I think that war is diplomacy by other means, for sure, and there have been wars that have been fought for righteous reasons. There are wars that have had to be fought, and there will probably continue to be. I don’t believe that the current engagements are ones that we should be involved in.

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You know, in a way, I’m quite happy to answer the question, but it’s informed only as a citizen. And even as I say it, my only reluctance is, I do not believe that being against the war can be equated with being non-supportive of our troops. By the same token, it’s a question of energy, it’s a question of directing commitment. I like to go out to see the troops, and to, in any way – not be gung-ho – but not be fully in their corner. And all they’re doing is the mission. That’s all they’re doing. I’m uneasy with it.

Politically, how would I vote? I’d vote probably the same way that Jim Cameron does, and I think that’s clear. It has no bearing on the playing of the film, of course!Did you create a backstory for your character, such as where he got his scars?

Well, the scars are instructive, because here you’re dealing with a guy who has been through THREE tours back on a very nasty Earth. The battles that he’s fought there, have been the dirtiest of dirty wars, that is how war has devolved in the century that we postulate. But, you know what, you still join up for the same reason, you still sign up for those traits that I was talking about. But, there’s no place for it any more, because what was being fought was civilians, children. So something has been burned away from him.

But during all that time, he comes through it with barely a scratch, and that’s not for lack of being on the front. He gets to Pandora. Day one. He’s out on a little recon where… [drags hand quickly across face, making a slashing sound]… out of nowhere, he’s stopping to take a look around, and someone almost takes his head off. It’s probably because – I always say – of star lag, you know, the Pandoran equivalent of jet lag. And he learns from it, and he never saw what got him. And that’s what he sees every morning of every day. That’s a daily living reminder for him.

When you were starting as an actor, who were you influenced by, were they more stars or character actors?

I liked them both, but I loved Errol Flynn, when I was a boy. Now that’s a star: Errol Flynn made a living out of being Errol Flynn, but I did love him. By the same token I always did love Walter Brennan very much, a big character man. But the guy who pulls it together, for me, is Bogart. And many people would consider him to be The Hollywood Icon Among Hollywood Icons.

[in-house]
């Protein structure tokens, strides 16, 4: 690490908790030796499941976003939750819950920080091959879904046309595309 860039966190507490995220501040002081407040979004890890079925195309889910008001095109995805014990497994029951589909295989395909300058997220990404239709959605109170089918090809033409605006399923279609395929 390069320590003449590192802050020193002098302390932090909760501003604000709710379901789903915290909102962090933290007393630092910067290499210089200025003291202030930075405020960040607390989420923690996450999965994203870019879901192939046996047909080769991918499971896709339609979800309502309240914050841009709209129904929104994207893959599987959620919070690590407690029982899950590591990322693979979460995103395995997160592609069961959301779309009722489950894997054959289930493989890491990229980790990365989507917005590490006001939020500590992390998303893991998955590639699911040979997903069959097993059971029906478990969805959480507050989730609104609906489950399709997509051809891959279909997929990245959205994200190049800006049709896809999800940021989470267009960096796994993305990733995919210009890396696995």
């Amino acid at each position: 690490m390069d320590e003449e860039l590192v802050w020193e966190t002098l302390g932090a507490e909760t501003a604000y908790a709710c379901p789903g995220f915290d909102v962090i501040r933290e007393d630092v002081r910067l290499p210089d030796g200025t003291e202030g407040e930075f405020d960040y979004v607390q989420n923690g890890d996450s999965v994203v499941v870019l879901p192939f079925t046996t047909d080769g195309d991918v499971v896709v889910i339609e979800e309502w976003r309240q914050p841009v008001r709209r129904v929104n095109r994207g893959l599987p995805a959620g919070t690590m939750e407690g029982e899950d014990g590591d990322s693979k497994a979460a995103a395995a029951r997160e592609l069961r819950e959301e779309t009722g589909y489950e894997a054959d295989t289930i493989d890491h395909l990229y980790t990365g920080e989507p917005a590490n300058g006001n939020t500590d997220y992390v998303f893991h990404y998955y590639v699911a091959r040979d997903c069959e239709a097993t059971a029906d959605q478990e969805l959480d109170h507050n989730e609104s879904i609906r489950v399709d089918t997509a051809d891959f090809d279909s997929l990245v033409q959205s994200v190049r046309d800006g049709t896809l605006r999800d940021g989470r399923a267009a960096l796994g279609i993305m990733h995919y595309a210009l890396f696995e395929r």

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What he really is, is a remarkable character actor. If you lay him out – okay, we’ve got African Queen, we’ve got Casablanca, we’ve got Maltese Falcon, we’ve got Queeg in The Caine Mutiny, we’ve got Treasure Of The Sierra Madre. That’s five right there – and they’re extremely distinct and different characters. He was very happy doing that, he changed an awful lot. And he was a magnificent star, I think. So the character man in me finds him to be the perfect synthesis of leading actor and character actor. Dustin’s like that as well.Jack Nicholson, too…

You bet! All the great ones… Who are the actors that I feel such a kinship with? I adore George C. Scott. Bob Duvall is a great… he means something to me. Gene Hackman is the same. Whereas an actor like Pacino, or De Niro or Dustin… these are actors who I appreciate and regard as being at the top of their profession, but it’s not my deal. I couldn’t do what they do.How does working with James Cameron differ to working with someone like Michael Mann?The differences are significant, the similarities are interesting.

They’re both ferocious, they’re both visionaries, they’re both relentless, they’re both intensely focused, they’re both highly intelligent. And I love working for both of them.

Jim is highly, highly improvisational – Michael, perhaps, less so. At the same time, Michael will not leave a scene until he is fulfilled, and the requirements of that scene are fulfilled. They’re very similar in that way. It’s their worldview that’s different. If you look at Jim’s movies, you’re going to see good and evil. You know who’s good and bad in Avatar. You know who the villain is in Titanic, or the Terminator movies, or in Aliens for that matter. With Michael, it’s never so clear. Michael deals in a much, much greyer area. His worldview is just a lot more ambiguous. Maybe Jim is more of a moralist, in a way.Thank you for your time, Stephen.

Avatar is out on December 17th. Our review is here.